Sunday, March 2, 2014


What a family I come from! This story is great. It's about the sister of our third great grandfather, Milus Swain. Her name was Permilla Rebecca Swain, otherwise known by friends and family as "Aunt Puss" (I want to know how she got the nickname).

Wagon Spokes by Billy Wagoner

On an autumn day in 1865 the following story was enacted, The great war between the States had ended in April - a company of soldiers was stationed at Purdy. Reconstruction had begun. Capt. Samuel Lewis had been appointed Sheriff of McNairy County and Federal soldiers were guarding the jail. One was on guard at all times. Among the prisoners in jail was a young soldier, Rufus Brown, son of 'Railback' Brown, who beat John V. Wright 1 vote for Rep. of McNairy County. They had accused 'Railback' of voting for himself after they had agreed each would vote for the other. The name 'Railback' was derived from his long back and short legs. Young Rufus Brown's wife, Elzette, was grieved very much about her husband being in jail. One day she and Permilla Swain, better known as Aunt Puss Hair, were in the field picking cotton. Permilla said: 'Elzette, we will just go up to Purdy and get Rufe out of jail!' So here goes the plan, She said 'We will go to see Rufe and I will carry an extra dress and bonnet. When we get ready to leave, Rufe will walk out with me, and you will stay inside the jail". The plan worked. Rufe, dressed in women's clothes, but as he could not wear women's shoes, had to wear his boots out. Permilla being about 6 feet tall, her dress was long enough to cover the boots fairly well. They walked out by the guard and to their horses hitched near the jail. They mounted as quickly as they could and started to ride off at a rapid pace. About that time the guard discovered the trick and began to shoot. That excited the horses, and at the sound of guns Permilla's horse ran down the road about 2 miles. He was stopped by old man Garner, a freight hauler from Crump to Purdy. The guard said afterwards he thought at the time that it was a 'damn long nosed woman coming out of the jail'. As soon as Rufe got to the branch below the jail he leaped off the horse and took to the woods. That of course left Elzette, his wife, in the jail. They threatened to keep her but she argued with them that she must get home to her baby, that it would starve unless she could get to it. Her argument prevailed - they released her and she journeyed to her home a happy woman. (Editor's Note: The above story was given to me by Mr. A.L. Gaddy, Bethel Springs, Aunt Puss was his grandmother and lived to be 91. Elzette died many years later, Rufe and his brother Ephraim, went to Arkansas. Rufe died in a short time and Ephraim became a prominent lawyer and was County Judge at Jonesboro.)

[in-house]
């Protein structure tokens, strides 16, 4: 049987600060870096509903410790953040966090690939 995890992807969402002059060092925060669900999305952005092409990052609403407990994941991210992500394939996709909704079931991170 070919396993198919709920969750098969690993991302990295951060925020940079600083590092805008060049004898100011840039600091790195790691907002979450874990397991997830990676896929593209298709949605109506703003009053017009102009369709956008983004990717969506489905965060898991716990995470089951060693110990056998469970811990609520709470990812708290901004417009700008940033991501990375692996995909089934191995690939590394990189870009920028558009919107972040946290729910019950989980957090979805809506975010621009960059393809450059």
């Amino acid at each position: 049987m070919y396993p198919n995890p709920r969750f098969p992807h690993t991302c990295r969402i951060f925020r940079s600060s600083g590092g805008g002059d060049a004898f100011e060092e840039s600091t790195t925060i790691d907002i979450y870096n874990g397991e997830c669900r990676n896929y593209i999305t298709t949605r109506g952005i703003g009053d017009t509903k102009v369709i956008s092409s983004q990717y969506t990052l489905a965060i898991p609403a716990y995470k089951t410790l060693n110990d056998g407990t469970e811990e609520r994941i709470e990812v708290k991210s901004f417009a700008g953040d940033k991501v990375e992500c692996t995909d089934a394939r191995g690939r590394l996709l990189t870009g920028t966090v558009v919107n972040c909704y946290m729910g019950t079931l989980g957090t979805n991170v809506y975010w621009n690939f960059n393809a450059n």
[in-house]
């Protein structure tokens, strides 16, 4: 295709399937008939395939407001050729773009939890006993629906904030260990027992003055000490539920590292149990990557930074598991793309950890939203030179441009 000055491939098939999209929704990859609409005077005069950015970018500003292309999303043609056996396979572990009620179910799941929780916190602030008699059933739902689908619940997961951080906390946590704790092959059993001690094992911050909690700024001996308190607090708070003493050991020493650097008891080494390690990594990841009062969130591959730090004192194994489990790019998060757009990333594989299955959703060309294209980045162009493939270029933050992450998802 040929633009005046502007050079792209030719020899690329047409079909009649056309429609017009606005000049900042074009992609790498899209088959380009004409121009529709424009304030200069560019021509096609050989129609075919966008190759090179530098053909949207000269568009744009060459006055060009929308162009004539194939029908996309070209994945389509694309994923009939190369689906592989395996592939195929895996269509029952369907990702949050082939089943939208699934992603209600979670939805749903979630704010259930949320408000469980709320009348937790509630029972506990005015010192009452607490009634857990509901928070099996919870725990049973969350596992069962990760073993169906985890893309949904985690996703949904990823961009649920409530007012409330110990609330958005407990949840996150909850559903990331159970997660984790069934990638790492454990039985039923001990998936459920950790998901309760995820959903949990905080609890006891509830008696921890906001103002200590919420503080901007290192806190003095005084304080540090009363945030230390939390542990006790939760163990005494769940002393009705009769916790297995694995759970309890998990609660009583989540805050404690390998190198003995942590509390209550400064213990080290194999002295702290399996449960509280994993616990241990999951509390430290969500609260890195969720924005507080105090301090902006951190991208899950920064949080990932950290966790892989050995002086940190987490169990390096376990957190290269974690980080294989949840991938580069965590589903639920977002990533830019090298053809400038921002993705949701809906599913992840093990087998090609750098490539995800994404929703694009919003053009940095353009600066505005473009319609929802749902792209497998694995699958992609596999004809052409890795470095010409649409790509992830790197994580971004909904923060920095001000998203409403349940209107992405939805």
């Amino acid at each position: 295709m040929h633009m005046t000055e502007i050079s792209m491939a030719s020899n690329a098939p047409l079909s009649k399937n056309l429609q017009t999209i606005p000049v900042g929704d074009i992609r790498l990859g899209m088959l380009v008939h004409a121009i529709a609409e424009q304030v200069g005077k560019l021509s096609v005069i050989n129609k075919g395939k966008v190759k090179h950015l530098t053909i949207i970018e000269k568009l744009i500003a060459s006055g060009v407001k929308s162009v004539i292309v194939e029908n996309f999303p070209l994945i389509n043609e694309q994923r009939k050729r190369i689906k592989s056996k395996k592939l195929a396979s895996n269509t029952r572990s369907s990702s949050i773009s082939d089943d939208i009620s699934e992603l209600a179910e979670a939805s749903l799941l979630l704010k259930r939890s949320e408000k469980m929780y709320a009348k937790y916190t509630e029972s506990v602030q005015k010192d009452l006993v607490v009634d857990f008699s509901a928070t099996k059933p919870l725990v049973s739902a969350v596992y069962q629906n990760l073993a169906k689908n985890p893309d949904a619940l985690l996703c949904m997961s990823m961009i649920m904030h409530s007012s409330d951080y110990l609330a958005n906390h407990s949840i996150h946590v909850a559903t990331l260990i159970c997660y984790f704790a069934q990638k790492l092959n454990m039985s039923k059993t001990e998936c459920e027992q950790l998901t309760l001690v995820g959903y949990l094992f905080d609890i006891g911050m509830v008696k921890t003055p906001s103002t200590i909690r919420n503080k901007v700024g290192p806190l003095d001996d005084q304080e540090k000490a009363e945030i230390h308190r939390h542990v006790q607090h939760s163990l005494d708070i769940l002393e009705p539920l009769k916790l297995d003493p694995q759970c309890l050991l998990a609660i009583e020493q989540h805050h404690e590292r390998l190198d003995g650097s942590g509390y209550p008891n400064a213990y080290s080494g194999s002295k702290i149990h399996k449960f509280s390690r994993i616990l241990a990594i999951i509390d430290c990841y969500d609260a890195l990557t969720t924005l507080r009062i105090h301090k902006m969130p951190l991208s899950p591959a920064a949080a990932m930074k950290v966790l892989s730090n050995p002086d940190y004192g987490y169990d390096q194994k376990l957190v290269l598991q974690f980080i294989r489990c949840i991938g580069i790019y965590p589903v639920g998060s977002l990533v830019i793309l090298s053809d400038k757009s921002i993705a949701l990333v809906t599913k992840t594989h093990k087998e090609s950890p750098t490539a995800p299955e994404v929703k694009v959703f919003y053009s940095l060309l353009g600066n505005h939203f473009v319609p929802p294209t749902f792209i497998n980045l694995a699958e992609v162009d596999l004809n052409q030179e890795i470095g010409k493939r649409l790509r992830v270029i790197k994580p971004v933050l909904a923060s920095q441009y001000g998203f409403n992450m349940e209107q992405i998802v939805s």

I'm proud to be related to such do-it-yourself-ers! As a note, the Rufus Brown in the story was Permilla and Milus' cousin. Also, I guess we know that height comes from our Swain line.

Thanks to Davine Hardy and Ron Gaddy for sharing this article and photo with me.